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How to Be a Makeup Artist

1 Jan , 2001  

Written by Kristen Paulson | Posted by:

Are You Ready for Your Close-up?

Remember that scene in "Mrs. Doubtfire" where Robin Williams shows up at his brother’s door ready to be transformed into a woman? This is the power that makeup artist Joe Rossi wields so keep reading because so can you.

Getting Started

Joe Rossi began his 20-year career in the late 70’s doing theater makeup at Rhode Island College in Providence, which is affiliated with the prestigious Trinity Repertory Company ( As a student, I wonder if he knew that he’d later be teaching theatrical makeup at Emerson, Boston University, and Salve Regina University?

An art education major, he taught art for a year before becoming a makeup artist. Obviously, making the leap from painting canvases to faces wasn’t too much of a stretch. If you’re interested in the trade, be prepared to work long hours — Joe works a "regular 80-hour week," as he laughingly describes it.

Of course, he can afford to laugh. When fatigue sets in, he can expertly camouflage his bags. A sense of humor will be a useful tool for the beginner since there are no direct routes to success. In the good old days, you could get work by apprenticing in a studio like MGM or Universal. Unfortunately, film companies no longer maintain studios. Further, there are no great masters (like Yoda for the Jedi) to train young students in the makeup arts. Except for Joe.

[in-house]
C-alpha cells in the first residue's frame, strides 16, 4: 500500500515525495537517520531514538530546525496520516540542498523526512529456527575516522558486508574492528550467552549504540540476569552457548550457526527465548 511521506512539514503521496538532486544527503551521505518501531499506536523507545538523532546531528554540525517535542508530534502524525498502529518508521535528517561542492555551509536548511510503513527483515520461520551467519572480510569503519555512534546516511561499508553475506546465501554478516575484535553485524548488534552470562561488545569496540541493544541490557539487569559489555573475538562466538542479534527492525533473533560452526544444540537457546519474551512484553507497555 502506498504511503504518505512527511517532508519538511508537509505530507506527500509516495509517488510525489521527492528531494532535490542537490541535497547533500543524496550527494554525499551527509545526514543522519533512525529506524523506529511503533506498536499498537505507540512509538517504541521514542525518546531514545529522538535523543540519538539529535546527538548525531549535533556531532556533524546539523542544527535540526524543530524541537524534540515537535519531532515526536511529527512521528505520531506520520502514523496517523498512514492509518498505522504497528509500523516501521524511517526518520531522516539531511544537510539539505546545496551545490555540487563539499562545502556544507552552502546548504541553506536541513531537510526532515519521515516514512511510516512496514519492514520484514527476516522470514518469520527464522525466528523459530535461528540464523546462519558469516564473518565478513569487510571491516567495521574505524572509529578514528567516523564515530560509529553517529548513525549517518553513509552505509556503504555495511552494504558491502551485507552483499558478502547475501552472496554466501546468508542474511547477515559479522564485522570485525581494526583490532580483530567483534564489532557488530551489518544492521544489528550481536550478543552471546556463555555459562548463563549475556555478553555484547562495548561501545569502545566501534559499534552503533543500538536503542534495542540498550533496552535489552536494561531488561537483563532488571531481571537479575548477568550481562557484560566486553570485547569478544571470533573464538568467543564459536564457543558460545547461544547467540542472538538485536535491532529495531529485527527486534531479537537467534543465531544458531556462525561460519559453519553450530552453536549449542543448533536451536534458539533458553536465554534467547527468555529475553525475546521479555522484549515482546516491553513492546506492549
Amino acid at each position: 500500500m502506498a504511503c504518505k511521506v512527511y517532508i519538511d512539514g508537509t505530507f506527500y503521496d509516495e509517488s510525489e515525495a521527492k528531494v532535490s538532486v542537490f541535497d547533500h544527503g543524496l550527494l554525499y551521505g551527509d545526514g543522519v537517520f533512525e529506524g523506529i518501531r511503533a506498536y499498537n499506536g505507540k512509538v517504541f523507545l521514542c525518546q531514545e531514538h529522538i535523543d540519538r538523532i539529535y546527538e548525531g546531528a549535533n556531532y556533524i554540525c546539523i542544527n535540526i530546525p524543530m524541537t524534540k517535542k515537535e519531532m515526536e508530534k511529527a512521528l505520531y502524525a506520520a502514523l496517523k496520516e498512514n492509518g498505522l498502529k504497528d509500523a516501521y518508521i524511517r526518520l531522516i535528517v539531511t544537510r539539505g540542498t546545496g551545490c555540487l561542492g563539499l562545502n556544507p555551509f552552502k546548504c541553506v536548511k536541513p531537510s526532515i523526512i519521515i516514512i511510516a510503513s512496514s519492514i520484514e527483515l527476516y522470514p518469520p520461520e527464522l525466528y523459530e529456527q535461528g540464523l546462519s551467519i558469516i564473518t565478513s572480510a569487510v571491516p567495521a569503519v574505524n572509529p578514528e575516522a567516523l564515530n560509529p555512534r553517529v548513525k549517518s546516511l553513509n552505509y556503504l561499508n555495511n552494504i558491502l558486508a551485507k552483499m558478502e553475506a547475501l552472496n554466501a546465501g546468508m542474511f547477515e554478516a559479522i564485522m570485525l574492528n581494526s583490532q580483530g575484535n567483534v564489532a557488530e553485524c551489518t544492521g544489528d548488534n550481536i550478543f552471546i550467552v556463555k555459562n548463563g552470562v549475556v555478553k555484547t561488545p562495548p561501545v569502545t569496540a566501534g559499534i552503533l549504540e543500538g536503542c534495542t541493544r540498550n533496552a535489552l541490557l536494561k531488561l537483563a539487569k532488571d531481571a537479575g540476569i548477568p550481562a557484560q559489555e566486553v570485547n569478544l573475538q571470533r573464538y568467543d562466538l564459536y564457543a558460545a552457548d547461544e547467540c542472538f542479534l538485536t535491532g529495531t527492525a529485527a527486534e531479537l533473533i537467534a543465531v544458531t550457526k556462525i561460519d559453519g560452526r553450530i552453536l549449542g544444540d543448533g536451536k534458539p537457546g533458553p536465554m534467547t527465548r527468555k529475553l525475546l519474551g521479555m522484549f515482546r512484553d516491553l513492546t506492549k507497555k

In this guerilla career environment, he has the following gentle suggestions:

1. Choose your category and style.

Does the idea of making someone look like Yoda (character makeup) excite you or would you prefer making Deborah Norville look flawless? If you answered "yes" to the latter, try TV. Do you cherish your tattered copies of W (high fashion makeup)? Perhaps high fashion is for you. Shakespeare buff? Theatre may be the rub.

2. Network.

It’s crucial to forge positive connections so meet as many makeup artists as possible. If you are talented and work hard, people will recommend you and you’ll be on your way (see number 3).

 3. Help other makeup people.

Remember how you mother told you to play nice? Lending your support will open doors.

4. Travel. This one’s a real hardship. We feel for you.